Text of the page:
This year’s schedule is, in a word, different.
The addition of Vanke and Kunlun takes team travel to a whole new level. Each of the five North American teams will make one trip to China to take on Red Star and the Rays, while Red Star and the Rays will spend significant chunks of the season on the move.
Stretches of the schedule are also more cramped than they’ve been in previous years. The trips to China are pretty hectic for all five North American teams, but only Boston’s crams four games into five days. The rest of the league will have more time to rest and recuperate between games, while the Blades...won’t.
Elsewhere in the league teams go dark for long periods of time: Les Canadiennes have no games between February 4 to February 25, including the February 10-23 Olympic break. There’s also no All-Star Game this year.
The newly extended travel schedule may also impact the players; earlier this summer, Jacquie Pierri mentioned that when the Calgary Inferno traveled to Japan last year for a three-game series against Team Japan, she felt more fatigued when she came back.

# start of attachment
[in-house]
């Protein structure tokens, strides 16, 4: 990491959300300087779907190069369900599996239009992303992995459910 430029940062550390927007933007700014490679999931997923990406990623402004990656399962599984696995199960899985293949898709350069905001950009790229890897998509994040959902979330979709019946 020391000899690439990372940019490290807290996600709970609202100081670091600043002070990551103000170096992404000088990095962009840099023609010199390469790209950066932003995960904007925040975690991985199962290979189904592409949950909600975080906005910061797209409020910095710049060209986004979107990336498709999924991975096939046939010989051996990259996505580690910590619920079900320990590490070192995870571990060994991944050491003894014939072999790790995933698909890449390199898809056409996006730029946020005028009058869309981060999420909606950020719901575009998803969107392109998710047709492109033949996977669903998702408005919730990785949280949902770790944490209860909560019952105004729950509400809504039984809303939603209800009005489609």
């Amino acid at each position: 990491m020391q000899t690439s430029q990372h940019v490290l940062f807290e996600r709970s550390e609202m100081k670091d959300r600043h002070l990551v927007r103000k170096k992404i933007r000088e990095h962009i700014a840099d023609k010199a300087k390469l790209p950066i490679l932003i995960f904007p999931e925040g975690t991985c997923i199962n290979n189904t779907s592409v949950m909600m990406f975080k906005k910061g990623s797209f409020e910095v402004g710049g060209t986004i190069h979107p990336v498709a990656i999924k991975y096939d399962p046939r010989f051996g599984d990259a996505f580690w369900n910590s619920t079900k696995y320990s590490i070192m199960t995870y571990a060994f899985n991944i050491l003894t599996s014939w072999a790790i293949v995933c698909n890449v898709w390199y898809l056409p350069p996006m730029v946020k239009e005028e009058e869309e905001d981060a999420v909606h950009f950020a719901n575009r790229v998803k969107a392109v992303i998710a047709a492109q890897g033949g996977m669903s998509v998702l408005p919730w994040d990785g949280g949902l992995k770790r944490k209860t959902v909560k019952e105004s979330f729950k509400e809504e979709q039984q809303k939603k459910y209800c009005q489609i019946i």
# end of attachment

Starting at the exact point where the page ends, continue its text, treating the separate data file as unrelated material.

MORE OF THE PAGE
That was one trip for one team; traveling overseas again and playing four games in a week-span is going to take a toll on all the players - especially those on the Vanke Rays and Kunlun Red Star, who have already done a significant amount of traveling before the season started. Due to their home ice in Shenzhen not being ready in time for training camp the teams relocated to Beijing prior to coming to North America for their first stretch of games.
It's been a long time coming for the CWHL; after reporter Robyn Flynn tweeted out a report that the league would pay players this season, the league confirmed that it would begin paying player's salaries for the 2017-18 season. League commissioner Brenda Andress had said confidently for months that this was the season it was going to happen.
As far as details go, players will be able to make anywhere between $2,000 to $10,000, and players' base salaries will be dependent on how many years they've played in the league, per the CWHL, but ultimately, it's up to the teams to distribute how the money is given to players. Each team will have a $100,000 salary cap and will also have access to a "discretionary fund."